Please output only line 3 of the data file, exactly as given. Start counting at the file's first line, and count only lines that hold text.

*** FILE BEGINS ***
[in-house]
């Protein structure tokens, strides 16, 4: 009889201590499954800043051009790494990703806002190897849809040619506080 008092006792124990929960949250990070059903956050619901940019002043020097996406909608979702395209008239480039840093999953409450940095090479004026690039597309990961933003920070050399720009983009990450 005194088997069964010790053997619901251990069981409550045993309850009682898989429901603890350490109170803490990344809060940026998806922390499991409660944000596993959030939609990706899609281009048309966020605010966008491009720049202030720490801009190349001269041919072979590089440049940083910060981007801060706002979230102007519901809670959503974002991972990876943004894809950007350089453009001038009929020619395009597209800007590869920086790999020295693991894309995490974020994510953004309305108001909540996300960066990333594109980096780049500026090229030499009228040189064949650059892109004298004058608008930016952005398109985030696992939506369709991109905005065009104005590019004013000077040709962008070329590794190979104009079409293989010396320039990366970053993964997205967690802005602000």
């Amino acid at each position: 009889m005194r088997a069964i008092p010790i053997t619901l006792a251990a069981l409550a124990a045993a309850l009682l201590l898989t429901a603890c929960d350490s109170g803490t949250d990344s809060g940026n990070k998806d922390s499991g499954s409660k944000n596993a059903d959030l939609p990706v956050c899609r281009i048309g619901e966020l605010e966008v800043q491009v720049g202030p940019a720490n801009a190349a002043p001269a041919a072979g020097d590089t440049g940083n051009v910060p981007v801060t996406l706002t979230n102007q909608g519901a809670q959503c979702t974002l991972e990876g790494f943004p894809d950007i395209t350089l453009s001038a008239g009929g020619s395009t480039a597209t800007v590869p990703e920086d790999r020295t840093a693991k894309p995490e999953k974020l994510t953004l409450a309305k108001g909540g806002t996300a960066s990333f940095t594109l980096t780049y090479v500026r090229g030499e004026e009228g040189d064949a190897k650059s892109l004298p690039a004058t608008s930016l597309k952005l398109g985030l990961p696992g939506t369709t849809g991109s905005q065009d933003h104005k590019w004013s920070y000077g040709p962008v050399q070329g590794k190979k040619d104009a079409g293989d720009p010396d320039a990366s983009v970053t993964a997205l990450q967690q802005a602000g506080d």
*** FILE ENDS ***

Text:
């Amino acid at each position: 009889m005194r088997a069964i008092p010790i053997t619901l006792a251990a069981l409550a124990a045993a309850l009682l201590l898989t429901a603890c929960d350490s109170g803490t949250d990344s809060g940026n990070k998806d922390s499991g499954s409660k944000n596993a059903d959030l939609p990706v956050c899609r281009i048309g619901e966020l605010e966008v800043q491009v720049g202030p940019a720490n801009a190349a002043p001269a041919a072979g020097d590089t440049g940083n051009v910060p981007v801060t996406l706002t979230n102007q909608g519901a809670q959503c979702t974002l991972e990876g790494f943004p894809d950007i395209t350089l453009s001038a008239g009929g020619s395009t480039a597209t800007v590869p990703e920086d790999r020295t840093a693991k894309p995490e999953k974020l994510t953004l409450a309305k108001g909540g806002t996300a960066s990333f940095t594109l980096t780049y090479v500026r090229g030499e004026e009228g040189d064949a190897k650059s892109l004298p690039a004058t608008s930016l597309k952005l398109g985030l990961p696992g939506t369709t849809g991109s905005q065009d933003h104005k590019w004013s920070y000077g040709p962008v050399q070329g590794k190979k040619d104009a079409g293989d720009p010396d320039a990366s983009v970053t993964a997205l990450q967690q802005a602000g506080d």